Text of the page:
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As coding education nears, a call for creativity

Oct 30,2017
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Lee Gun-ho, chief engineer and co-founder of education technology start-up Enuma, talks about programming at this year’s Nexon Youth Programming Challenge on Saturday at Nexon’s headquarters in Pangyo, Gyeonggi. [NEXON]
As computer programming is set to become a part of school curricula across the nation starting next year, industry insiders and experts are calling for a system that emphasizes creative thinking more than rote learning.

“Programming is often considered similar to mathematics but math education in Korea puts more weight on how to solve a given problem as quickly as possible without making mistakes rather than learning to think logically based on the fundamental principles of the subject,” said Ha Jae-seung, a software engineer and senior researcher at Nexon, Korea’s leading online game publisher at a press conference for the Nexon Youth Programming Challenge. The annual coding competition for elementary, middle and high school students in Korea took place at the company’s headquarters in Pangyo, Gyeonggi on Saturday.

“I hope programming education focuses more on the process of problem solving and logical thinking instead of results and scores,” he added.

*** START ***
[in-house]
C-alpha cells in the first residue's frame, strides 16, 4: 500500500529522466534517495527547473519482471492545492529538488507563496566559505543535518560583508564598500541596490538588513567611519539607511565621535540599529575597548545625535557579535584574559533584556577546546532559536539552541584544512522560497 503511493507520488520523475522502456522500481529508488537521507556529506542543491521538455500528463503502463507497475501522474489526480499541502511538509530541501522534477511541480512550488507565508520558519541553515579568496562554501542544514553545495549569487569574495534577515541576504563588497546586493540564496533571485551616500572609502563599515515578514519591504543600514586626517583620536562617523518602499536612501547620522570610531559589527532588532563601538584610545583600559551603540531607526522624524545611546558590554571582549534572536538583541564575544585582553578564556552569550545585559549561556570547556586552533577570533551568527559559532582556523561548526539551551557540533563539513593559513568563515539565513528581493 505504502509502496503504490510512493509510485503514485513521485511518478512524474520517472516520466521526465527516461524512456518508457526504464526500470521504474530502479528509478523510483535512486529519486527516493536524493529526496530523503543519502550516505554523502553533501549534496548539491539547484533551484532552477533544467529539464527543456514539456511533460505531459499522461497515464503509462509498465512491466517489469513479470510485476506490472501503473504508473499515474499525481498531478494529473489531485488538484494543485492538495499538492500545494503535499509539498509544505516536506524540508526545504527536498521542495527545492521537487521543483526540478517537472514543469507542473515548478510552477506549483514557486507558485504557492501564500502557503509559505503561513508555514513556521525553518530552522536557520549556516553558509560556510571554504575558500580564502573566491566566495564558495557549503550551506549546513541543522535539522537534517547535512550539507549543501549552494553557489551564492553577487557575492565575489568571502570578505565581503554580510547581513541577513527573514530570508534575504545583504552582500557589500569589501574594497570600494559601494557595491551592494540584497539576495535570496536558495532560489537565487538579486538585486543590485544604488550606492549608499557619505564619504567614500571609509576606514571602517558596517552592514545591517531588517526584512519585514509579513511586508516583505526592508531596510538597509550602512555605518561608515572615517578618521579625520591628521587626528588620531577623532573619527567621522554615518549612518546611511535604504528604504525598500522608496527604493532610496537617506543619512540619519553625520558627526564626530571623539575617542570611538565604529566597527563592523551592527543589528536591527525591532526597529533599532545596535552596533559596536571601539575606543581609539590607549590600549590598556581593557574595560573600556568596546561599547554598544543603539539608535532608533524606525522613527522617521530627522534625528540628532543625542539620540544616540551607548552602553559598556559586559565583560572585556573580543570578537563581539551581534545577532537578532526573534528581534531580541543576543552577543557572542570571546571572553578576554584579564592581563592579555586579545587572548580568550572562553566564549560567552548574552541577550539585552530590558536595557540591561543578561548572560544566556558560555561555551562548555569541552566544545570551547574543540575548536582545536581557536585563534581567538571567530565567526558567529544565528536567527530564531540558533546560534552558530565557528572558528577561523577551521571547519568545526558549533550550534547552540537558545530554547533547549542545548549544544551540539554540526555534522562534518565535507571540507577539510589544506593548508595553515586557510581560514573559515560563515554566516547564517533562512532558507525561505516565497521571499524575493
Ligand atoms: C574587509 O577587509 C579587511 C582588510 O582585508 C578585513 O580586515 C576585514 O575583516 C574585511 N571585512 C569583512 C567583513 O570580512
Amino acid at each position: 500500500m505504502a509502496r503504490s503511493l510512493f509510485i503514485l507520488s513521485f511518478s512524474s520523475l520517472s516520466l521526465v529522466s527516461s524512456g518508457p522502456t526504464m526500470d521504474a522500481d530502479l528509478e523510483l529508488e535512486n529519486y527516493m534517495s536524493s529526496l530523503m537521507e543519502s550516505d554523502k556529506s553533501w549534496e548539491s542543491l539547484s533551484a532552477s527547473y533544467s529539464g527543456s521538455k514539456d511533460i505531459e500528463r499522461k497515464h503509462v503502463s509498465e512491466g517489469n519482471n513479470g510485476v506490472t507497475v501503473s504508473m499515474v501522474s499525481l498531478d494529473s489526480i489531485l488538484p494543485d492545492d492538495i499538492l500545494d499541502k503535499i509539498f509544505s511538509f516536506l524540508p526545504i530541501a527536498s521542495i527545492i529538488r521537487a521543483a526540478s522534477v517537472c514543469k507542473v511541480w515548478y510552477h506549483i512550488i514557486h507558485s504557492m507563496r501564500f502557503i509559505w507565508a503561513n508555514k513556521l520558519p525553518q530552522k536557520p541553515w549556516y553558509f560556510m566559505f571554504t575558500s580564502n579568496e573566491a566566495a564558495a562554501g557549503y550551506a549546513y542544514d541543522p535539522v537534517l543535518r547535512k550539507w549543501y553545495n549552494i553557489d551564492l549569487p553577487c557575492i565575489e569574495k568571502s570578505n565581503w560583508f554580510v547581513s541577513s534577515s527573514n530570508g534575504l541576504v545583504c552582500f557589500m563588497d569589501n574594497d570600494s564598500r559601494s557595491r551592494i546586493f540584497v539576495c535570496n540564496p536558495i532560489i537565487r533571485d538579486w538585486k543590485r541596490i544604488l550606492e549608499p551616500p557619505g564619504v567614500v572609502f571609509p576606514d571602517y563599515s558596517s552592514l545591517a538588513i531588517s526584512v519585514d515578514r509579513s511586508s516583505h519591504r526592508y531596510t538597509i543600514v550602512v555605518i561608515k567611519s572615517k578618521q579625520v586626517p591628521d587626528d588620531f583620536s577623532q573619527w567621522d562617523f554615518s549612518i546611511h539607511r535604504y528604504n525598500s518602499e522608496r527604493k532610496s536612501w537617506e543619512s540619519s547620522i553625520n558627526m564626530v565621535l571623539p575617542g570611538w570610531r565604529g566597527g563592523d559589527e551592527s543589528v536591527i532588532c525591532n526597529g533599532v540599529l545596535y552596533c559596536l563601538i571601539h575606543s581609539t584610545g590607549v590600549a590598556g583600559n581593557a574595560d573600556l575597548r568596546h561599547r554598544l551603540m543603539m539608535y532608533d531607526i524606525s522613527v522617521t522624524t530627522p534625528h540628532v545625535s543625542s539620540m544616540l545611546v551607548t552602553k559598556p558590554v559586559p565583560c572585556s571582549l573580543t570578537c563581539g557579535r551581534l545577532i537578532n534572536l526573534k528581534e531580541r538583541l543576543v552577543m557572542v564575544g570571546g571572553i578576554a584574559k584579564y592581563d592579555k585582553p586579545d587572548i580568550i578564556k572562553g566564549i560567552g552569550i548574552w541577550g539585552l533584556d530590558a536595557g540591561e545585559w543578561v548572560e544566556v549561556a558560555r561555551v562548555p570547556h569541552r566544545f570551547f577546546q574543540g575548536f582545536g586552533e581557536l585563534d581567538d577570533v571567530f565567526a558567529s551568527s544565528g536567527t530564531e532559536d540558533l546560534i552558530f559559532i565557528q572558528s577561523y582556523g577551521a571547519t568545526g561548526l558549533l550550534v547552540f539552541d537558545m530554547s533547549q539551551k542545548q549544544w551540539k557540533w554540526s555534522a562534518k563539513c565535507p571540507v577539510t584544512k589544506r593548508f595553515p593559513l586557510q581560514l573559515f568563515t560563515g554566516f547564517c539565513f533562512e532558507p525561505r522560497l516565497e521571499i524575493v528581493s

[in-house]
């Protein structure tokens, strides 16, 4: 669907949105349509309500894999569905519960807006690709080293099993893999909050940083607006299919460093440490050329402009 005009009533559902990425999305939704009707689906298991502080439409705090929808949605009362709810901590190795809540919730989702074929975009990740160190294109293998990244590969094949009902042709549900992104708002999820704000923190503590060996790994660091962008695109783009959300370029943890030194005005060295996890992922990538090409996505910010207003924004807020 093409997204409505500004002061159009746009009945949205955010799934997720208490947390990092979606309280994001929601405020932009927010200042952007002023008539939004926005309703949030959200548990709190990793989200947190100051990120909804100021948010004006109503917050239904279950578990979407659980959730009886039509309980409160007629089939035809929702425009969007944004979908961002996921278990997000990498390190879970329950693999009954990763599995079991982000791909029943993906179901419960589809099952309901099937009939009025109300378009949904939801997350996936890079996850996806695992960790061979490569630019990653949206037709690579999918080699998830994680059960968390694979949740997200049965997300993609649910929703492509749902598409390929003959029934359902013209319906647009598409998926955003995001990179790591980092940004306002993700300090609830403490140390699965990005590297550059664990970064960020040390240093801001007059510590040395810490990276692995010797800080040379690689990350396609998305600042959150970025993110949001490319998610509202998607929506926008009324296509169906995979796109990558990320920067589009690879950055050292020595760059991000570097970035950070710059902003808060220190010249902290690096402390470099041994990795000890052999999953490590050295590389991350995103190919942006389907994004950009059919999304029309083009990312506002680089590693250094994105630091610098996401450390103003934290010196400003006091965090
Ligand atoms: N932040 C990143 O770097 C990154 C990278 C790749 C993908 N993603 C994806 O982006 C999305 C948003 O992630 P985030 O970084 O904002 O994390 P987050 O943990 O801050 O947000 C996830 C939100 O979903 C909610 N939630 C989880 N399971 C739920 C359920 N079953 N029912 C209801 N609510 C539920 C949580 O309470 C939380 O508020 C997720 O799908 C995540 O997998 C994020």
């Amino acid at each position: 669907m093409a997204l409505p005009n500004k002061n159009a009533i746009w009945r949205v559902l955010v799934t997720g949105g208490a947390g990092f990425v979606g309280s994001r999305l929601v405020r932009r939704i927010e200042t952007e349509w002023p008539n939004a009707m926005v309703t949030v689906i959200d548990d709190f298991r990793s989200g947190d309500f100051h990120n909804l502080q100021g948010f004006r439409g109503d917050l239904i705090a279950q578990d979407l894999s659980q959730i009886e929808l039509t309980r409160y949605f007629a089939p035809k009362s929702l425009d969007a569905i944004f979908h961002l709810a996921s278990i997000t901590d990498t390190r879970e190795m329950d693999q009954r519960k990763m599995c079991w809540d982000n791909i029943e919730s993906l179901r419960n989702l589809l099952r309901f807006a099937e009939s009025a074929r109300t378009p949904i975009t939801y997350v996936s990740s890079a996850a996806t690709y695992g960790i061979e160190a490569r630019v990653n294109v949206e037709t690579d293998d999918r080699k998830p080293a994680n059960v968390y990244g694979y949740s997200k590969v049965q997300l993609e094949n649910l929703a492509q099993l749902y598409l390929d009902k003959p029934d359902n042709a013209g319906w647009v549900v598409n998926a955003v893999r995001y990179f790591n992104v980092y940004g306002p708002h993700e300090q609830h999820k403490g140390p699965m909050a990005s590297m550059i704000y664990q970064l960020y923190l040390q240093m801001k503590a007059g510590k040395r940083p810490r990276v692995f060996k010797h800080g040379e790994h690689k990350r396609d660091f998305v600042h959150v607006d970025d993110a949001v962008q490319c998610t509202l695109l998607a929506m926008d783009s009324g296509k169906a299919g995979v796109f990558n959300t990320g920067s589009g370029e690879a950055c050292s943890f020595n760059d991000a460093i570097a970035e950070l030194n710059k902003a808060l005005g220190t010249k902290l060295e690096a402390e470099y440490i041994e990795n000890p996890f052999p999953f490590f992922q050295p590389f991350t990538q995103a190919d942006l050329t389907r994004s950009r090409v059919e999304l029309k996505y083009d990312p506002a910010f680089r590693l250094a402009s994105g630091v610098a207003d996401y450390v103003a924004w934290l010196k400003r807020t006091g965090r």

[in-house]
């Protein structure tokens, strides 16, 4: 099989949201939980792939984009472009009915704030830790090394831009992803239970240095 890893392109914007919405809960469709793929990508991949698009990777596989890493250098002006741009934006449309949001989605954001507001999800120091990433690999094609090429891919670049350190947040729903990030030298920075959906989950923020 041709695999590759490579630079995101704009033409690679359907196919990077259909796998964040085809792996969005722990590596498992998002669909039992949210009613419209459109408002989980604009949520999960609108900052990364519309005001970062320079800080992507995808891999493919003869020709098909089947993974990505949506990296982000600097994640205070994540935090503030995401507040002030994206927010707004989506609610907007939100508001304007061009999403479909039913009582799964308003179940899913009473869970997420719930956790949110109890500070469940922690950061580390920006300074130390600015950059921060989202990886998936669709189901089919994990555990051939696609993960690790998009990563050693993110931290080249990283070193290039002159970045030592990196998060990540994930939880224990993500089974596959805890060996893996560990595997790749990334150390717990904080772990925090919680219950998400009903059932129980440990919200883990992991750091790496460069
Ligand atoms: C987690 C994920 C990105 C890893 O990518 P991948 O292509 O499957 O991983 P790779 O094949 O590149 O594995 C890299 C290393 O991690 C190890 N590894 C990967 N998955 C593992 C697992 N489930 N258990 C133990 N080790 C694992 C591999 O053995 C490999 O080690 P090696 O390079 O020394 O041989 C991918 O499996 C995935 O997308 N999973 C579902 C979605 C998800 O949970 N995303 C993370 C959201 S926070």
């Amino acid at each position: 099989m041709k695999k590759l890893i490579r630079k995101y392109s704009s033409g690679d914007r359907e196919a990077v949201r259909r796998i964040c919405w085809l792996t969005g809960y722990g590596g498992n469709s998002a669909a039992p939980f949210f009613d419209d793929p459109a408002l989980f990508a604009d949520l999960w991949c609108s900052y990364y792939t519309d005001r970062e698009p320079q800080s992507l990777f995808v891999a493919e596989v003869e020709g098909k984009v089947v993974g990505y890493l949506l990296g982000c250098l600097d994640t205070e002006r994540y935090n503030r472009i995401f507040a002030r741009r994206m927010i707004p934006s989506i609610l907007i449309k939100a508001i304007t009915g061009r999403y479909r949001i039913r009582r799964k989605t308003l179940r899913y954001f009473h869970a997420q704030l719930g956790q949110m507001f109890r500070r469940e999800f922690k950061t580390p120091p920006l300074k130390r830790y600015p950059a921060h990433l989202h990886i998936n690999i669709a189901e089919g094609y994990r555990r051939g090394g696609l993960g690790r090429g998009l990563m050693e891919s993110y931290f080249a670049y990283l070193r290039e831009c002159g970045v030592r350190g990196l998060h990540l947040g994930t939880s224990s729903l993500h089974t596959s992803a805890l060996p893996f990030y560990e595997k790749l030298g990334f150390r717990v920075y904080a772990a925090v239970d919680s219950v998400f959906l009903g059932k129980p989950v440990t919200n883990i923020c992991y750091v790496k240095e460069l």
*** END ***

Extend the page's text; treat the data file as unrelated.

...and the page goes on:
Ha’s sentiment echoes growing interest, as well as concern, involving programming education in Korea.

After the government designated coding as a compulsory subject for local middle and high schools, the number of students attending after-school private classes to get an early start on the subject is on the rise.

But experts such as Ha worry that being thrown into programming without first being interested in the field may undermine the students’ potential as well as the merits of the subject.

“Coding should not be treated as a subject where students simply make computer programs,” said Park Yi-sun, a director at Nexon’s corporate social responsibility division during the press conference. “Rather, it should be able to rear creativity and logical thinking among students. The education system should be designed in such a way that students can experience coding through multiple channels and grow interested in the subject.”

Park explained that her company is trying to raise interest in programming among young people by hosting the competition.

While about 2,500 students participated in the event last year, the number nearly doubled with over 4,500 participants throwing their hats into the ring this year.

Lee Gun-ho, a chief engineer and co-founder of Enuma, an education technology start-up in Silicon Valley, and former developer at NCsoft, another top gaming company in Korea, also attended the event as an adviser. Lee said competitions like the Nexon Youth Programming Challenge are an ideal way to motivate students.

“I remember participating in competitions while growing up,” said Lee. “It’s important the students learn the computer languages, but even more for them to be able to use the basic knowledge and combine it with creative thinking to solve problems and create programs.”

Kim Sae-bin, a student at Gyeonggi Science High School who competed in the event on Saturday, said the element of fun is an important part of programming.

“Having fun is a driving force that allows students such as myself to do programming voluntarily,” Kim said. “It’s a time-consuming process to solve a program but it’s also fun to be able to take different approaches.”


BY CHOI HYUNG-JO [choi.hyungjo@joongang.co.kr]